A new subway that will take commuters from Vaughan to Union Station in an estimated 42 minutes officially opened to the public today.

TTC riders on Line 1 will finally be able to hop on the Toronto-York Spadina Subway Extension on Sunday, with six new subway stops to Downsview Park, Finch West, York University, Pioneer Village, Highway 407, and Vaughan Metropolitan Centre.

“This my final act as CEO of the TTC but I am also very proud of my team because a huge amount of effort goes into opening a subway extension,” TTC CEO Andy Byford told reporters at Sheppard West Station on Sunday.

“I couldn’t be prouder of my team today. This is the culmination of many years of work.”

Byford acknowledged the challenges the project faced over the years, including cost overruns that brought the price of the subway from a projected $2.6 billion to $3.2 billion, a number which doesn’t include additional costs that could arise from a legal battle between the TTC and contractors over unpaid claims.

“This project, it’s no secret, has face challenges, a myriad of challenges,” Byford said.

“The bottom line is at the end of the day, we did what we said we’d do. We reset the project back in 2015. I’ve said to the mayor, I’m bringing it in on revised time. I believe it can be on revised budget. We’ve still got some work to do with claims but we are well on the way of working through those.”

To mark the opening of the subway extension, the province is footing the bill to make the entire transit network free for TTC riders today.

Mayor John Tory and TTC Chair Josh Colle were among the first people to ride the subway extension on Sunday.

“I just think it is a great day for Toronto and what I’ve been saying the last few days, and I know Mr. Byford agrees, this city cannot stand still. We have to be doing this all the time,” Tory said at Sheppard West Station on Sunday morning.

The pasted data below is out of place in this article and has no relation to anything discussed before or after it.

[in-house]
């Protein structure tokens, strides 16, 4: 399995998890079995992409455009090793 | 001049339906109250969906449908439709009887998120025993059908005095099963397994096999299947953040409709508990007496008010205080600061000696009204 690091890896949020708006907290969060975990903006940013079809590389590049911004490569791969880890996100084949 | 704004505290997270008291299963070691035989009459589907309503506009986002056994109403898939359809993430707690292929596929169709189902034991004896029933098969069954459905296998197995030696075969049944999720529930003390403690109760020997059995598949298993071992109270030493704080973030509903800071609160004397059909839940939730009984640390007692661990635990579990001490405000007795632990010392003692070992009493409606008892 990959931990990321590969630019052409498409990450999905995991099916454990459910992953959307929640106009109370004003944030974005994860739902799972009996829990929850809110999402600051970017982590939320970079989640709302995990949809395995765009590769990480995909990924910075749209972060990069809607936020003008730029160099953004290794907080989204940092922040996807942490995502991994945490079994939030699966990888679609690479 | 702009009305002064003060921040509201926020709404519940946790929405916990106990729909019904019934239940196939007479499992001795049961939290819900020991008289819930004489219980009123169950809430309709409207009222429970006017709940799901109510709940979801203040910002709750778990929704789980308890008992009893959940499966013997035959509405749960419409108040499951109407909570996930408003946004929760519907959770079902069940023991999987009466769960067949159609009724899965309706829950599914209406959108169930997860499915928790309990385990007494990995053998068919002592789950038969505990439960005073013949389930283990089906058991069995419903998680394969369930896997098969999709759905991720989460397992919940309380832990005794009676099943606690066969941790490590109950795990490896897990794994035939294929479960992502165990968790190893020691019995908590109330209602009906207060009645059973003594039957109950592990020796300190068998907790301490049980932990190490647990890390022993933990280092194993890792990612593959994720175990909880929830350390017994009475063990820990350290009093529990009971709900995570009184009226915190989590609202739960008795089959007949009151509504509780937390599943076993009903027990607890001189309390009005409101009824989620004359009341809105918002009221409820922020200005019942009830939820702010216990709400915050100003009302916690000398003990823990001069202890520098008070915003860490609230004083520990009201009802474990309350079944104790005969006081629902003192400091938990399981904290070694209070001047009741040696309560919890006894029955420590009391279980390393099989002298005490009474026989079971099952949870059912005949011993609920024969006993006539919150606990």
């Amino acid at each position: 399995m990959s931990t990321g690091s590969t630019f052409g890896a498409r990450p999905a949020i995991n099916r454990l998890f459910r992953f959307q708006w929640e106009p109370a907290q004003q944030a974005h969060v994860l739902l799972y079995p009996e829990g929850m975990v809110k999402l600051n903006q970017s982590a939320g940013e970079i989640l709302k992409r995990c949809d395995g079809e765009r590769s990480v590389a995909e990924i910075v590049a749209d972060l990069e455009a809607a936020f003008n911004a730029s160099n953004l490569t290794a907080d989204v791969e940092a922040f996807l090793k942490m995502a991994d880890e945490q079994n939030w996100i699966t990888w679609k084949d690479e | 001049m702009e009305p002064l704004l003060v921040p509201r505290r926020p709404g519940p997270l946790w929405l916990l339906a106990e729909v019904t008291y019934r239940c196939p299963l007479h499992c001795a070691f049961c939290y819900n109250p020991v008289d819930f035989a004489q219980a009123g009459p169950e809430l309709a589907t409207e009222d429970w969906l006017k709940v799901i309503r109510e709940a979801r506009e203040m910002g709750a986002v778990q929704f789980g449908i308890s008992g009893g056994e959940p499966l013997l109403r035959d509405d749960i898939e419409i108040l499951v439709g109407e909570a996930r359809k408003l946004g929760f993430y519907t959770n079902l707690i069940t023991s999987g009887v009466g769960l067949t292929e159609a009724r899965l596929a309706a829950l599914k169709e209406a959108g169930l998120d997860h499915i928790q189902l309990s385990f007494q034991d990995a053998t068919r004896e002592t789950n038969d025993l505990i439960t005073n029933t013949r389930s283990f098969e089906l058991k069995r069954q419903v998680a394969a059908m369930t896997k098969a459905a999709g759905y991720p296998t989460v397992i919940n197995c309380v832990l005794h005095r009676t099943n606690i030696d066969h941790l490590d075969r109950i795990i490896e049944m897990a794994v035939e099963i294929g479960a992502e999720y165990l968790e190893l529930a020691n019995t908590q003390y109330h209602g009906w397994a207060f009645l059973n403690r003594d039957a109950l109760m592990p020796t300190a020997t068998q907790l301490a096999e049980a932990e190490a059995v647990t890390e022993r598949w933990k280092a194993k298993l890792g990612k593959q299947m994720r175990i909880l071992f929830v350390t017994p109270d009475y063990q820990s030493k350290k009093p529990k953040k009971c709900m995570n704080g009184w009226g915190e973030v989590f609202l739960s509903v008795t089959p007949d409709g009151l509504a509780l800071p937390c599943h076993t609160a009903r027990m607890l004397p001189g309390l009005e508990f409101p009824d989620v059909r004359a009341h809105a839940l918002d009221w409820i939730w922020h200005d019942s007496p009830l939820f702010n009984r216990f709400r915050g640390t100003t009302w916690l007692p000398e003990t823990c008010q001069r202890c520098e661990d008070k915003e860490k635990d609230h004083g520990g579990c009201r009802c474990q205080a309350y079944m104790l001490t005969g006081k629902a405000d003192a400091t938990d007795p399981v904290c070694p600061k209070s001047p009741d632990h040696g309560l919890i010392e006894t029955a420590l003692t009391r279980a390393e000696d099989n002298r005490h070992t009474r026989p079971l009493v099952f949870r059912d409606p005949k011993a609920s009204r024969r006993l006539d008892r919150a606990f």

“This city fell decades behind on transit and now we are trying to make up for lost time so that is another reason why today is so exciting because it is heralding a new era.”

The extension is the first new subway to open in Toronto since the Sheppard Line in 2002.

Colle said there are lessons to be learned from the issues that arose over the course of the project.

“We have to manage our big capital projects differently, and we are doing that now. I actually think the TTC is going to set the standard for not only transit agencies but municipal projects now around North America with what we’ve learned from this,” he said.

“The other thing we’ve learned is you need oversight on these projects too. You need a board and a council who doesn’t lose track of these projects and I think that was happening last term and that was something we fixed.”

The transit project was jointly funded by the provincial and federal governments as well as the City of Toronto and York Region.

Officials have estimated that the extension will result in about 36 million extra transit trips each year while eliminating about 30 million car trips.

“We know this will literally take tens of tens of millions of car trips off the highways of the Greater Toronto and Hamilton area, which is so important for our economy, for our quality of life, for our fight against climate change, which we’re working so hard on,” Ontario Transportation Minister Steven Del Duca said Sunday.

“It’s also going to give more people access to York University on a daily basis, to come up here to the 905… we know gridlock doesn’t respect municipal boundaries, that it is a regional problem and needs a regional solution. This is such a landmark day because it sends a clear message (that) we know we need a fix across the whole region.”